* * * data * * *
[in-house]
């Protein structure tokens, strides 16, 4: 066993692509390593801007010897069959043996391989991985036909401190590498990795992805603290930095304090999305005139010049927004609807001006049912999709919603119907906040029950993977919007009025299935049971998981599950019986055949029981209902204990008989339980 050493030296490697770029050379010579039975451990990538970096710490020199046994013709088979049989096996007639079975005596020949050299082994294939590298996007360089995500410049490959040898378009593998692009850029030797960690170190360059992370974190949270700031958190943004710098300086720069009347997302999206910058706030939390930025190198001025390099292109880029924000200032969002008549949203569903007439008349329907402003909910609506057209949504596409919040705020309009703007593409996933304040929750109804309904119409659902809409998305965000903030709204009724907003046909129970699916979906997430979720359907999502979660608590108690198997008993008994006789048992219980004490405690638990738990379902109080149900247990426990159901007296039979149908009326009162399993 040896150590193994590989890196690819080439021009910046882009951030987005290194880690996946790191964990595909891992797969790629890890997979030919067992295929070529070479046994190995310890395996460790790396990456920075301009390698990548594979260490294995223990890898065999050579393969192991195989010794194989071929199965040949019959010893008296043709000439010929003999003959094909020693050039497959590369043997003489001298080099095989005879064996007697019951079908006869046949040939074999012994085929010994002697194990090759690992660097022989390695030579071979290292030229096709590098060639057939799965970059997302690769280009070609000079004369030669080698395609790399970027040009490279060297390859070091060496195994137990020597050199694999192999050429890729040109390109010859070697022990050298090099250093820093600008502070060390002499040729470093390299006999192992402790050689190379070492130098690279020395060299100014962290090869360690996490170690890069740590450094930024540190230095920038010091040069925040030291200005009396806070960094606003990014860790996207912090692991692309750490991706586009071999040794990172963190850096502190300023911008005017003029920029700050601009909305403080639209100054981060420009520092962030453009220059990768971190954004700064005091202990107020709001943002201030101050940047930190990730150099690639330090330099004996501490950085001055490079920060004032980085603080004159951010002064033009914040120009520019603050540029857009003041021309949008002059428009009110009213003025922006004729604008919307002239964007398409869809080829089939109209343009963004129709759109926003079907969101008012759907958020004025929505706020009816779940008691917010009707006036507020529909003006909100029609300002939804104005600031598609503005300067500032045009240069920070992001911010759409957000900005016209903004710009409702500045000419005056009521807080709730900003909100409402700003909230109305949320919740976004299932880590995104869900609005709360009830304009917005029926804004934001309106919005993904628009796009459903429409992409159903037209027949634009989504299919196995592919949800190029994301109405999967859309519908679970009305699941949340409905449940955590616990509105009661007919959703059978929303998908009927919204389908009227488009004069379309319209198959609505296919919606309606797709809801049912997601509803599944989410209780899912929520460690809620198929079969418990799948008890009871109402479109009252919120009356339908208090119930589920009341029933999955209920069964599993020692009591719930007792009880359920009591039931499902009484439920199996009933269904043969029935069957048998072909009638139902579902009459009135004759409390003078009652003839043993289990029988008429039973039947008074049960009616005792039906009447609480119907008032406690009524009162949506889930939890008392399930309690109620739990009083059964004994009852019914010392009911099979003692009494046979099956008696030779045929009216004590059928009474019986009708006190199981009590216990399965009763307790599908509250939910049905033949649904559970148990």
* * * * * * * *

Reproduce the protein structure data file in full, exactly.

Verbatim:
[in-house]
């Protein structure tokens, strides 16, 4: 066993692509390593801007010897069959043996391989991985036909401190590498990795992805603290930095304090999305005139010049927004609807001006049912999709919603119907906040029950993977919007009025299935049971998981599950019986055949029981209902204990008989339980 050493030296490697770029050379010579039975451990990538970096710490020199046994013709088979049989096996007639079975005596020949050299082994294939590298996007360089995500410049490959040898378009593998692009850029030797960690170190360059992370974190949270700031958190943004710098300086720069009347997302999206910058706030939390930025190198001025390099292109880029924000200032969002008549949203569903007439008349329907402003909910609506057209949504596409919040705020309009703007593409996933304040929750109804309904119409659902809409998305965000903030709204009724907003046909129970699916979906997430979720359907999502979660608590108690198997008993008994006789048992219980004490405690638990738990379902109080149900247990426990159901007296039979149908009326009162399993 040896150590193994590989890196690819080439021009910046882009951030987005290194880690996946790191964990595909891992797969790629890890997979030919067992295929070529070479046994190995310890395996460790790396990456920075301009390698990548594979260490294995223990890898065999050579393969192991195989010794194989071929199965040949019959010893008296043709000439010929003999003959094909020693050039497959590369043997003489001298080099095989005879064996007697019951079908006869046949040939074999012994085929010994002697194990090759690992660097022989390695030579071979290292030229096709590098060639057939799965970059997302690769280009070609000079004369030669080698395609790399970027040009490279060297390859070091060496195994137990020597050199694999192999050429890729040109390109010859070697022990050298090099250093820093600008502070060390002499040729470093390299006999192992402790050689190379070492130098690279020395060299100014962290090869360690996490170690890069740590450094930024540190230095920038010091040069925040030291200005009396806070960094606003990014860790996207912090692991692309750490991706586009071999040794990172963190850096502190300023911008005017003029920029700050601009909305403080639209100054981060420009520092962030453009220059990768971190954004700064005091202990107020709001943002201030101050940047930190990730150099690639330090330099004996501490950085001055490079920060004032980085603080004159951010002064033009914040120009520019603050540029857009003041021309949008002059428009009110009213003025922006004729604008919307002239964007398409869809080829089939109209343009963004129709759109926003079907969101008012759907958020004025929505706020009816779940008691917010009707006036507020529909003006909100029609300002939804104005600031598609503005300067500032045009240069920070992001911010759409957000900005016209903004710009409702500045000419005056009521807080709730900003909100409402700003909230109305949320919740976004299932880590995104869900609005709360009830304009917005029926804004934001309106919005993904628009796009459903429409992409159903037209027949634009989504299919196995592919949800190029994301109405999967859309519908679970009305699941949340409905449940955590616990509105009661007919959703059978929303998908009927919204389908009227488009004069379309319209198959609505296919919606309606797709809801049912997601509803599944989410209780899912929520460690809620198929079969418990799948008890009871109402479109009252919120009356339908208090119930589920009341029933999955209920069964599993020692009591719930007792009880359920009591039931499902009484439920199996009933269904043969029935069957048998072909009638139902579902009459009135004759409390003078009652003839043993289990029988008429039973039947008074049960009616005792039906009447609480119907008032406690009524009162949506889930939890008392399930309690109620739990009083059964004994009852019914010392009911099979003692009494046979099956008696030779045929009216004590059928009474019986009708006190199981009590216990399965009763307790599908509250939910049905033949649904559970148990």